One of the distinguishing features of dictatorships is their conflation of "national security" and "treason" with "embarrassing the government" or "showing them to be liars". This has unpleasant consequences for journalism and freedom of the press. Unfortunately, on this scale, Australia seems to be behaving like a dictatorship:
Journalists reporting on the federal government’s asylum-seeker policies have been repeatedly referred to the police in attempts to uncover confidential sources and whistleblowers, a Guardian Australia investigation can reveal.
Over the past 12 months federal government agencies have referred stories by journalists from Guardian Australia, news.com.au and the West Australian to the Australian federal police (AFP) for their reporting on the government’s asylum seeker operations during the time Scott Morrison was immigration minister.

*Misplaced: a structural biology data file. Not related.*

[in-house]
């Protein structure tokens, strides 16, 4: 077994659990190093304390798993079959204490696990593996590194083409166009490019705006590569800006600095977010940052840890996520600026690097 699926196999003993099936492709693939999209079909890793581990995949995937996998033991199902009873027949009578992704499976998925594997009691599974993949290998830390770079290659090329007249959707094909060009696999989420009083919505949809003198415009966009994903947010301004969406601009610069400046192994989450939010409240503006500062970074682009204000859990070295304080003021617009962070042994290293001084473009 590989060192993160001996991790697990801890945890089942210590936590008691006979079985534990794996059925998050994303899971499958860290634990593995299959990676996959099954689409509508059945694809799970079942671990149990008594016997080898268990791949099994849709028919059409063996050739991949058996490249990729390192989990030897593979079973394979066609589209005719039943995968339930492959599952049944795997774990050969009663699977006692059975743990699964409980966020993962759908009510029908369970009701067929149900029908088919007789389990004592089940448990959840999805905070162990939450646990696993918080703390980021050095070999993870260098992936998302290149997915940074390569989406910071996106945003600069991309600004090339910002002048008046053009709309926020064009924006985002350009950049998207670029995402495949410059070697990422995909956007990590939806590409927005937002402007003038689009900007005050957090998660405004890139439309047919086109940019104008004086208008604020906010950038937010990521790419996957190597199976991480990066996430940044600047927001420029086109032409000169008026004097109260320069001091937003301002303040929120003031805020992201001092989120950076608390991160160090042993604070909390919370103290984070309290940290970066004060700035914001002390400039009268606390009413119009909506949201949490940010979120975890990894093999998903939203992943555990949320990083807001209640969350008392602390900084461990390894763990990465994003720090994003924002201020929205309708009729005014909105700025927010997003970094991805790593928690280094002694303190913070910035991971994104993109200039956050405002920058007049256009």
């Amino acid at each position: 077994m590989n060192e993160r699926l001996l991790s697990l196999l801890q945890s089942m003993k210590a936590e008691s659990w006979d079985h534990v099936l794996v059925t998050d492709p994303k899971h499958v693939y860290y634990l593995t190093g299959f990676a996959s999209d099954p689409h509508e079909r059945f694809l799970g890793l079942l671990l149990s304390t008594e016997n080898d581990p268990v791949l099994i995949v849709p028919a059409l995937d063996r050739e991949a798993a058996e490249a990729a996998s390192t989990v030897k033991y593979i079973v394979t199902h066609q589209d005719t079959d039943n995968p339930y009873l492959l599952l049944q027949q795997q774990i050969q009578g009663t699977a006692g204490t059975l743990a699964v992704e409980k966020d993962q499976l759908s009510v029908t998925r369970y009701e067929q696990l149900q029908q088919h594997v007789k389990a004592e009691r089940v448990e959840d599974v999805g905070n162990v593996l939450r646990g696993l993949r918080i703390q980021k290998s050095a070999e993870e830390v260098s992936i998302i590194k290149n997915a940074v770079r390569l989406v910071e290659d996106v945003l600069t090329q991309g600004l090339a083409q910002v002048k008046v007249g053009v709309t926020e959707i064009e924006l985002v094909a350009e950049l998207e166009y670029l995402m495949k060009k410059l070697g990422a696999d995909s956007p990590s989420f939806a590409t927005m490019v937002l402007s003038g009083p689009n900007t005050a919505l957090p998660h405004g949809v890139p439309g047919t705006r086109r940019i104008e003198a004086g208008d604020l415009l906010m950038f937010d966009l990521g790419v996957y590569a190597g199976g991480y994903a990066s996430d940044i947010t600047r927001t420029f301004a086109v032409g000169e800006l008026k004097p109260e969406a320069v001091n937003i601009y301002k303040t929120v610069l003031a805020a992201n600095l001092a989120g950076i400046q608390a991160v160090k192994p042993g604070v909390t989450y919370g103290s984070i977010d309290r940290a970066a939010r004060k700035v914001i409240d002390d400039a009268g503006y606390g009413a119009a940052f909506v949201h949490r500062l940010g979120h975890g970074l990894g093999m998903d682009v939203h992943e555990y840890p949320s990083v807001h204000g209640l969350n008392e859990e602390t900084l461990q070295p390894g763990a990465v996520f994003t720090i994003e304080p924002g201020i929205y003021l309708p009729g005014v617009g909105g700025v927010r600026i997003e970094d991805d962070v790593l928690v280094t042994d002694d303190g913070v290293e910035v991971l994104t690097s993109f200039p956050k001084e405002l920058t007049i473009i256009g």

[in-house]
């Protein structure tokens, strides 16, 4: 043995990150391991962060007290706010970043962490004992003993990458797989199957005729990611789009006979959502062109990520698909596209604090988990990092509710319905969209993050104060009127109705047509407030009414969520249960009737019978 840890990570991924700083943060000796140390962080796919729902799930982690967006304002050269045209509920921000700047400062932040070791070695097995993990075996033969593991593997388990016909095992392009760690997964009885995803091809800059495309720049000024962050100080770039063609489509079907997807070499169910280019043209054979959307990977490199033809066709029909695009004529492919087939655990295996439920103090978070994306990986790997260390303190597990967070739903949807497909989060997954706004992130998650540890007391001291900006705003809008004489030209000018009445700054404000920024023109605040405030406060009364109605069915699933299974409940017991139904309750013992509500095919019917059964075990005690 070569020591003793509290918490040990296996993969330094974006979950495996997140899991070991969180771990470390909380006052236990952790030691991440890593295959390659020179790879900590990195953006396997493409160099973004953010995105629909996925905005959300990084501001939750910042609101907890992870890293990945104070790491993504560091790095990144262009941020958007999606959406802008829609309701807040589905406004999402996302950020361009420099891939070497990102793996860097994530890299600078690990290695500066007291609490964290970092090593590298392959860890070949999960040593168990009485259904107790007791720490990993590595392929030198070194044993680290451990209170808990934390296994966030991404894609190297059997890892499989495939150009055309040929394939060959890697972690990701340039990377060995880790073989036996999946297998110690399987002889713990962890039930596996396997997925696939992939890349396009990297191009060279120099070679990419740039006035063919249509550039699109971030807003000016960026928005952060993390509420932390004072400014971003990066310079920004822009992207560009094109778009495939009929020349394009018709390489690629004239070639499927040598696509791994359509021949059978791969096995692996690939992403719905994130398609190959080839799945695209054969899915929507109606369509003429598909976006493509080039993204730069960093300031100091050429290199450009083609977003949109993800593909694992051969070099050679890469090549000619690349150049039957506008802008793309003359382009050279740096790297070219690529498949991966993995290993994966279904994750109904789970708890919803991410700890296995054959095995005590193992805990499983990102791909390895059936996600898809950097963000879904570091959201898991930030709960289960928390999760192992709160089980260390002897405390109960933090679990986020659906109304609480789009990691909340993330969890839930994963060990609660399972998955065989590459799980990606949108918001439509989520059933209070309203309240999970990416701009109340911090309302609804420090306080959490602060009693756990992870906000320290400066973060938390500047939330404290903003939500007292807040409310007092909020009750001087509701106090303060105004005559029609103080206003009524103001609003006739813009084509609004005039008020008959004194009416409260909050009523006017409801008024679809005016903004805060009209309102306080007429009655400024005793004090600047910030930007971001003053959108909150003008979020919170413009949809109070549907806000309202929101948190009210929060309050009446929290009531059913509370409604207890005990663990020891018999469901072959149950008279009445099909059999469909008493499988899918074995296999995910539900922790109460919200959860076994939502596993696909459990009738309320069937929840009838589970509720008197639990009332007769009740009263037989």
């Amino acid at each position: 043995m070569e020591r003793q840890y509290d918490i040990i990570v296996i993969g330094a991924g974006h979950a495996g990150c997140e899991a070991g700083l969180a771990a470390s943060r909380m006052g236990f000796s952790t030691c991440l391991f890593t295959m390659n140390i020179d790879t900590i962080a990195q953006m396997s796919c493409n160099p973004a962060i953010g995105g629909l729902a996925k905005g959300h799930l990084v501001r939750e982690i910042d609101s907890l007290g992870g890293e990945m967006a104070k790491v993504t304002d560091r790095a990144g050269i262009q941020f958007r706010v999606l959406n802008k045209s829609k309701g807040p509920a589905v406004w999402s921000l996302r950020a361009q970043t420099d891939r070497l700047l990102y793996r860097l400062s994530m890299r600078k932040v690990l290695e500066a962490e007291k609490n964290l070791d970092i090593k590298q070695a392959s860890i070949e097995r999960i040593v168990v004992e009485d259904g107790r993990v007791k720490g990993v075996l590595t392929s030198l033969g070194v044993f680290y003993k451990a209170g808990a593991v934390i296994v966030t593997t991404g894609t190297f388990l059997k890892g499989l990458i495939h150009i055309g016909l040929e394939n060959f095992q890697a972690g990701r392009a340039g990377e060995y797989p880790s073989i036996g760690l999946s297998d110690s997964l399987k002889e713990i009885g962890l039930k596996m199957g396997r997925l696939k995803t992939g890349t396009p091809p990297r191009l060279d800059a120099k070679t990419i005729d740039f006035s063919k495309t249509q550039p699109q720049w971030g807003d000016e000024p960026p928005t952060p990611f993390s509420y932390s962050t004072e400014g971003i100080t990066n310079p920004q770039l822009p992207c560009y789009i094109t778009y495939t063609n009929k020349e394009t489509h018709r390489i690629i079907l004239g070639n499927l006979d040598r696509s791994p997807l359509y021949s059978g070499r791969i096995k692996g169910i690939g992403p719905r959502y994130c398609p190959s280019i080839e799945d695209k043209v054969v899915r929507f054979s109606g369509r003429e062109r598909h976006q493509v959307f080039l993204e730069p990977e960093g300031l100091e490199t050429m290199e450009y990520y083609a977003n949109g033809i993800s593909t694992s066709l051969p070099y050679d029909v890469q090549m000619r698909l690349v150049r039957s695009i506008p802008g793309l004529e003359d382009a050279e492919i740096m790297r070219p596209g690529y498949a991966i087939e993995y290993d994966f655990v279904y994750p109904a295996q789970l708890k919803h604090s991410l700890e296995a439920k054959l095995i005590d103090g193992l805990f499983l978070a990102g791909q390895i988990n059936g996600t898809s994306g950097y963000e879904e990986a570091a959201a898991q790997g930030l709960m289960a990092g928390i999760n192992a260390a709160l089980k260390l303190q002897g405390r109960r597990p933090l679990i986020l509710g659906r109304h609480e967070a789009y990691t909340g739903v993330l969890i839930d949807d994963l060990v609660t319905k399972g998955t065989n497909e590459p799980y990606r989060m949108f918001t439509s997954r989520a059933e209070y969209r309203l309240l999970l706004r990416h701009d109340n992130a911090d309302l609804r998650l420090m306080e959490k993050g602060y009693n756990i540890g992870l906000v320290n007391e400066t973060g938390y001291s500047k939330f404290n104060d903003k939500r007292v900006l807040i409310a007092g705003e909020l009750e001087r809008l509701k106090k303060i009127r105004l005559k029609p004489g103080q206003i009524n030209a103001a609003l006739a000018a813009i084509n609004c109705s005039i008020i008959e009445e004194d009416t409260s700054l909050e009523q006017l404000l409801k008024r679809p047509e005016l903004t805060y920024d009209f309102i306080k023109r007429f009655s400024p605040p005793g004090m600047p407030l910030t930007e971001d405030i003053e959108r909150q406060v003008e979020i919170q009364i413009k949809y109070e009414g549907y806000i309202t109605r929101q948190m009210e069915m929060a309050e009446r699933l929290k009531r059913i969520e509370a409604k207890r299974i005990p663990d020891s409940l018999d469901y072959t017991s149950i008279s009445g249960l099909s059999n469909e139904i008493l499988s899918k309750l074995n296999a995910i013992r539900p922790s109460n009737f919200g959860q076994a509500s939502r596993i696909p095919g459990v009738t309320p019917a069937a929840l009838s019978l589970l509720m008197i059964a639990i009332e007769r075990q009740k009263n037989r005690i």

Almost every referral made to the AFP by federal government agencies “for unauthorised disclosure of commonwealth information” since the Coalition took office in September 2013 has been directly related to immigration reporting by journalists.
And all of it has been information which embarrasses the government and shows that they have systematically sought to deceive the public about what they are doing. Invading Indonesia. Committing kidnapping and piracy on the high seas. Sinking refugee boats after evacuating them. None of these revelations threaten Australia's "national security". Instead, it exposes government deceit and wrongdoing. And it speaks volumes that a supposed democracy would investigate journalists and seek to put them in jail for that.